Consumers’ concerns with how they are researched online

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Consumers’ concerns with how they are researched online. / Moraes, Caroline.

In: Business and Professional Ethics Journal, Vol. 36, No. 1, 30.04.2017, p. 79-101.

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@article{ccfd67ed1e604e5187fe40afc98f509b,
title = "Consumers{\textquoteright} concerns with how they are researched online",
abstract = "Increased consumer usage of the internet has highlighted a number of problematic online marketing practices, including the use of online platforms to research consumers without full consumer awareness. Despite current debates regarding online research ethics from a marketing perspective, scant research has been published on consumers{\textquoteright} concerns with how they are researched online, which is a knowledge gap this paper seeks to address through qualitative research with UK consumers. This is an important yet neglected topic, given that consumer voices have been under-represented in the online research ethics debate over the years. The paper makes a significant theoretical contribution as it extends the ethics of care and responsibility to an online context, which can frame ongoing online research ethics discussions where problematic power asymmetries may exist between researchers and consumers.",
keywords = "online research ethics , marketing ethics , qualitative research , consumer research , social media",
author = "Caroline Moraes",
year = "2017",
month = apr,
day = "30",
doi = "10.5840/bpej2016122853",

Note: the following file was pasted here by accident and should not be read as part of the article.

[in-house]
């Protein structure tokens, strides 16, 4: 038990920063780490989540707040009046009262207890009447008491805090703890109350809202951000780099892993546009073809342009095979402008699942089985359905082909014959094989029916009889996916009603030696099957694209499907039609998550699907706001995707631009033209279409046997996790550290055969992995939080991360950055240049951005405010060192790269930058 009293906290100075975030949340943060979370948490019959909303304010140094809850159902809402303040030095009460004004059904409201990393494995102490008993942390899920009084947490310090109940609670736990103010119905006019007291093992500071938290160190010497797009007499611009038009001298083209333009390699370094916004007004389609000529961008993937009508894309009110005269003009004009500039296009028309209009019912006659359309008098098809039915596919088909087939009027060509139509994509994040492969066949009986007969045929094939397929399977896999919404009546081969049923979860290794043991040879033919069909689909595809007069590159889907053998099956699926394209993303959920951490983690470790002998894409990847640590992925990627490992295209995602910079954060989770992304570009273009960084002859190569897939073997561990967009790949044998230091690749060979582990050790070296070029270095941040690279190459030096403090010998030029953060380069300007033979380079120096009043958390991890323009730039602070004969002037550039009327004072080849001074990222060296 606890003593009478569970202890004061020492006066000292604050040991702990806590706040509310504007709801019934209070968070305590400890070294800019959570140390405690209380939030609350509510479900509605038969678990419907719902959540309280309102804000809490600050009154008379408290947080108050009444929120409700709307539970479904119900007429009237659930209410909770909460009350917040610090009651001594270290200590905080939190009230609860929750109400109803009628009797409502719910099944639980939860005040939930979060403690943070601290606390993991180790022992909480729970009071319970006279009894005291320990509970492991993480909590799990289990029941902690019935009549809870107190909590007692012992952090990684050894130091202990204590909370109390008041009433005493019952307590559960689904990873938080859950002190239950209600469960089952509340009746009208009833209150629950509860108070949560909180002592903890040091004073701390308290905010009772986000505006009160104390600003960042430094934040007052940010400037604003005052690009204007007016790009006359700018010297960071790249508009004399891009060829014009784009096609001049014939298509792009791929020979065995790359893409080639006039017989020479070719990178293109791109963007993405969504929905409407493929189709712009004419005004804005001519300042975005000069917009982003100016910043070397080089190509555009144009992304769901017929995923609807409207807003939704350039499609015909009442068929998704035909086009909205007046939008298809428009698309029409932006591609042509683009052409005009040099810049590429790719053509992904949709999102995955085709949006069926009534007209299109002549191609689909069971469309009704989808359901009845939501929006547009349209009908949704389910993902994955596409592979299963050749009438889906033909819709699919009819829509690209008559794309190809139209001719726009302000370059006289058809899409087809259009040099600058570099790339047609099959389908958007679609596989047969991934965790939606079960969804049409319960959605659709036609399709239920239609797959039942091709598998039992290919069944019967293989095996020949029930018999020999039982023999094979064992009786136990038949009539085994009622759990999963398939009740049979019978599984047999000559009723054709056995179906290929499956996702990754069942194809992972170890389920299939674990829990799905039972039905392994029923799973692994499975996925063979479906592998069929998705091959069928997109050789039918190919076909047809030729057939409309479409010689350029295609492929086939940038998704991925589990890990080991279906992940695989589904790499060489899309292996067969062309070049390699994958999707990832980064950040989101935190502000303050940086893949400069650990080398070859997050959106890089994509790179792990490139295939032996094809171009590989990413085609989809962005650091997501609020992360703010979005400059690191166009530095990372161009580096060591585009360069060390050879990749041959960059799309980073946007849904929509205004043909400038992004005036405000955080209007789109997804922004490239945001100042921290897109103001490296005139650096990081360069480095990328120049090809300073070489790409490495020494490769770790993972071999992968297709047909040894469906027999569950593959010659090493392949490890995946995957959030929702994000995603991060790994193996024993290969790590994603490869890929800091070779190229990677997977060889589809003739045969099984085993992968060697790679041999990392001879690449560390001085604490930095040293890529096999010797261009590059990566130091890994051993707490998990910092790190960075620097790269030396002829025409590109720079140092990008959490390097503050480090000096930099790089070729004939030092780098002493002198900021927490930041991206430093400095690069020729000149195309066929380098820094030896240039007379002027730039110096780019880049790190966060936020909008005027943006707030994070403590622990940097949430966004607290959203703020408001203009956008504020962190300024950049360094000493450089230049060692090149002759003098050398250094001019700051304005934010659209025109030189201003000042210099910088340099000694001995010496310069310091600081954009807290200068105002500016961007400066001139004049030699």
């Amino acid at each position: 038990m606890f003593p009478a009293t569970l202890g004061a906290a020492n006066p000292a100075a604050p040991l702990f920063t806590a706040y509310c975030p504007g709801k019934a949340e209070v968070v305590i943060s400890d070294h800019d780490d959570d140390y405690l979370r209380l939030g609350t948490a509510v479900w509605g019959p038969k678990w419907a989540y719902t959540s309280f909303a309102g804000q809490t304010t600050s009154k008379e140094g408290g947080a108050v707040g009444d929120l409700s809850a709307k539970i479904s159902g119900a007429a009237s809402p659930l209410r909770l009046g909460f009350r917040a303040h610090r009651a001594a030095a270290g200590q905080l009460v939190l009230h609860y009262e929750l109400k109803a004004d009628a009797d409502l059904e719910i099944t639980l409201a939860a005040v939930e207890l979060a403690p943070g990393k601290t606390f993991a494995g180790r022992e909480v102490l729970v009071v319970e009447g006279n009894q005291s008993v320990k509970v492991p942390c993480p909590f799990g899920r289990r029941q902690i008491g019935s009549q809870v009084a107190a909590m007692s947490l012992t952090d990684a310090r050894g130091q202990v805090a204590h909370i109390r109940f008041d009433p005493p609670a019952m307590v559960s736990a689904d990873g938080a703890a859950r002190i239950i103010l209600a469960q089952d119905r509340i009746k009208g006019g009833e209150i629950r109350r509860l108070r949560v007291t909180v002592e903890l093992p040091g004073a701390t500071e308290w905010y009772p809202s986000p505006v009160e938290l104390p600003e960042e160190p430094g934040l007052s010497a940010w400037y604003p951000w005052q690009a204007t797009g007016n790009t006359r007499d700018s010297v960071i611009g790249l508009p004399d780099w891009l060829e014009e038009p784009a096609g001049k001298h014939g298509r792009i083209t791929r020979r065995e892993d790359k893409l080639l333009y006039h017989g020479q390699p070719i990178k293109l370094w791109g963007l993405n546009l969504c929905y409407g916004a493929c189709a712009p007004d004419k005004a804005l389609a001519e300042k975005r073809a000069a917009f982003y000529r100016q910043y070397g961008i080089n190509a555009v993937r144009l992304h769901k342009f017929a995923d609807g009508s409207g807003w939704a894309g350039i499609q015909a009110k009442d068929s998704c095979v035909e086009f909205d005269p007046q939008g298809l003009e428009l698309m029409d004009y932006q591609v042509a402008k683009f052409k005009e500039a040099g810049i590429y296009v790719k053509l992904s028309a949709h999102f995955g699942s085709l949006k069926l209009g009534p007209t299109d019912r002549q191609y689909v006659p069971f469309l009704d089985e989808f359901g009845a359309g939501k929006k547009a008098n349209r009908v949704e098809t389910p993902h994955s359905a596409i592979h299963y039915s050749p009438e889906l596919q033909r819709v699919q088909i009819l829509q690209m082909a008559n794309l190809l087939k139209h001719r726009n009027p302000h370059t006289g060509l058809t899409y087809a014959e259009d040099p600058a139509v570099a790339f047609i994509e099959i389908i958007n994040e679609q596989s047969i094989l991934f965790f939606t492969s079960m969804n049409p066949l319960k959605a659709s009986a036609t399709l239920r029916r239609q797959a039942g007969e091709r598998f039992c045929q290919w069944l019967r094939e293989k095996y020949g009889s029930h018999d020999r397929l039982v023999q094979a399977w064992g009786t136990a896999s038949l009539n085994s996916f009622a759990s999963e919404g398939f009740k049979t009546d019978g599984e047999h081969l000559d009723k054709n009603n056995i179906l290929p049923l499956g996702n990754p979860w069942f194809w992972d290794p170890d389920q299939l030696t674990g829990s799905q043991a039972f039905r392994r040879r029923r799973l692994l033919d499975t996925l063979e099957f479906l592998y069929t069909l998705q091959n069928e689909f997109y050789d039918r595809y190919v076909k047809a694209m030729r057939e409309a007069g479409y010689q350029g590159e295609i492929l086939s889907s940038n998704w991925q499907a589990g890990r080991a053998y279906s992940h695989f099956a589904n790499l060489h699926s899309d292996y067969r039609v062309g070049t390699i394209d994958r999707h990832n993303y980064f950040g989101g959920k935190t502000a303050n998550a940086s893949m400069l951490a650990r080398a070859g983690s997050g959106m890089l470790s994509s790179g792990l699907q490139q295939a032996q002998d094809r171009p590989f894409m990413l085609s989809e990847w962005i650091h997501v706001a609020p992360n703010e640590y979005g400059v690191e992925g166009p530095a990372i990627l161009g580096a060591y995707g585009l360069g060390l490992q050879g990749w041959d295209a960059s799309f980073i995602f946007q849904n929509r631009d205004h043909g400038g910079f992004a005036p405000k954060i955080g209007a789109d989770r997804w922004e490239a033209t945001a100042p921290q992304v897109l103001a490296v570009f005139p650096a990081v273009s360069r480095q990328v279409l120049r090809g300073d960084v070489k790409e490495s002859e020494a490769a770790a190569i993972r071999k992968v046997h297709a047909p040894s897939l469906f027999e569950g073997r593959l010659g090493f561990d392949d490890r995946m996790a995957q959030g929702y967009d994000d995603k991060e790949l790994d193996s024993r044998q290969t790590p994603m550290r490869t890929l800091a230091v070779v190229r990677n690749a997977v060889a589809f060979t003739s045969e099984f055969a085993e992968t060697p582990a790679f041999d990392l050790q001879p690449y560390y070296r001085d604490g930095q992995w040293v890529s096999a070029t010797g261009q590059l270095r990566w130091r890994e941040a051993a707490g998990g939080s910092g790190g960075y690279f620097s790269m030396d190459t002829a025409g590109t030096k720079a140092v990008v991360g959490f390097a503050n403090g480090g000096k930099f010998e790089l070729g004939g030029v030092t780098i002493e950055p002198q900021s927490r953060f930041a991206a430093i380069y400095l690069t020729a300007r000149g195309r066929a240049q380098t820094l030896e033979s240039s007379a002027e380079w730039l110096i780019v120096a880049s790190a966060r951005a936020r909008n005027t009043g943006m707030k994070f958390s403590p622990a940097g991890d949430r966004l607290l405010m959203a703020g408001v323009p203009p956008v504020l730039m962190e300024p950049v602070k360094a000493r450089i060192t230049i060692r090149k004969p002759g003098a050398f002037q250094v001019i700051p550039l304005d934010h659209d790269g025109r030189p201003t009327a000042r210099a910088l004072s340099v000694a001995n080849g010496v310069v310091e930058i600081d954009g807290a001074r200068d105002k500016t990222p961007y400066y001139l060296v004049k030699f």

language = "English",
volume = "36",
pages = "79--101",
journal = "Business & Professional Ethics Journal",
issn = "0277-2027",
publisher = "Philosophy Documentation Center",
number = "1",

}

RIS

TY - JOUR

T1 - Consumers’ concerns with how they are researched online

AU - Moraes, Caroline

PY - 2017/4/30

Y1 - 2017/4/30

N2 - Increased consumer usage of the internet has highlighted a number of problematic online marketing practices, including the use of online platforms to research consumers without full consumer awareness. Despite current debates regarding online research ethics from a marketing perspective, scant research has been published on consumers’ concerns with how they are researched online, which is a knowledge gap this paper seeks to address through qualitative research with UK consumers. This is an important yet neglected topic, given that consumer voices have been under-represented in the online research ethics debate over the years. The paper makes a significant theoretical contribution as it extends the ethics of care and responsibility to an online context, which can frame ongoing online research ethics discussions where problematic power asymmetries may exist between researchers and consumers.

AB - Increased consumer usage of the internet has highlighted a number of problematic online marketing practices, including the use of online platforms to research consumers without full consumer awareness. Despite current debates regarding online research ethics from a marketing perspective, scant research has been published on consumers’ concerns with how they are researched online, which is a knowledge gap this paper seeks to address through qualitative research with UK consumers. This is an important yet neglected topic, given that consumer voices have been under-represented in the online research ethics debate over the years. The paper makes a significant theoretical contribution as it extends the ethics of care and responsibility to an online context, which can frame ongoing online research ethics discussions where problematic power asymmetries may exist between researchers and consumers.

KW - online research ethics

KW - marketing ethics

KW - qualitative research

KW - consumer research

KW - social media

UR - https://www.pdcnet.org/collection/show?id=bpej_2017_0036_0001_0079_0101&file_type=pdf

U2 - 10.5840/bpej2016122853

DO - 10.5840/bpej2016122853

M3 - Article

VL - 36

SP - 79

EP - 101

JO - Business & Professional Ethics Journal

JF - Business & Professional Ethics Journal

SN - 0277-2027

IS - 1

ER -